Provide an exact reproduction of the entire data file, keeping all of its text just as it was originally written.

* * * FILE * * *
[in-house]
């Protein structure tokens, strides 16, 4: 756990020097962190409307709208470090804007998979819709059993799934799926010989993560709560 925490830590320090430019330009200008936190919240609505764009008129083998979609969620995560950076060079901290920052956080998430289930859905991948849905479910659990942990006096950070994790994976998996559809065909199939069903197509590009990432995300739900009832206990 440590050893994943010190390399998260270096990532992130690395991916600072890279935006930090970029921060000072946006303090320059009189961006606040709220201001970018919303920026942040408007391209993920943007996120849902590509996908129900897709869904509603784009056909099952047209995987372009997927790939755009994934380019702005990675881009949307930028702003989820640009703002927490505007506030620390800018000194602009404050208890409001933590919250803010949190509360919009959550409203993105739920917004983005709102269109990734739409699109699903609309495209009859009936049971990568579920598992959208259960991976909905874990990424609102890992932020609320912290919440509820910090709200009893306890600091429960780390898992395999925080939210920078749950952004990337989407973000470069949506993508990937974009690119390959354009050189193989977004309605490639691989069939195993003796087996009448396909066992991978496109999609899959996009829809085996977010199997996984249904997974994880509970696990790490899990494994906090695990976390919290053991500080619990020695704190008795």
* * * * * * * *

[in-house]
């Protein structure tokens, strides 16, 4: 756990020097962190409307709208470090804007998979819709059993799934799926010989993560709560 925490830590320090430019330009200008936190919240609505764009008129083998979609969620995560950076060079901290920052956080998430289930859905991948849905479910659990942990006096950070994790994976998996559809065909199939069903197509590009990432995300739900009832206990 440590050893994943010190390399998260270096990532992130690395991916600072890279935006930090970029921060000072946006303090320059009189961006606040709220201001970018919303920026942040408007391209993920943007996120849902590509996908129900897709869904509603784009056909099952047209995987372009997927790939755009994934380019702005990675881009949307930028702003989820640009703002927490505007506030620390800018000194602009404050208890409001933590919250803010949190509360919009959550409203993105739920917004983005709102269109990734739409699109699903609309495209009859009936049971990568579920598992959208259960991976909905874990990424609102890992932020609320912290919440509820910090709200009893306890600091429960780390898992395999925080939210920078749950952004990337989407973000470069949506993508990937974009690119390959354009050189193989977004309605490639691989069939195993003796087996009448396909066992991978496109999609899959996009829809085996977010199997996984249904997974994880509970696990790490899990494994906090695990976390919290053991500080619990020695704190008795």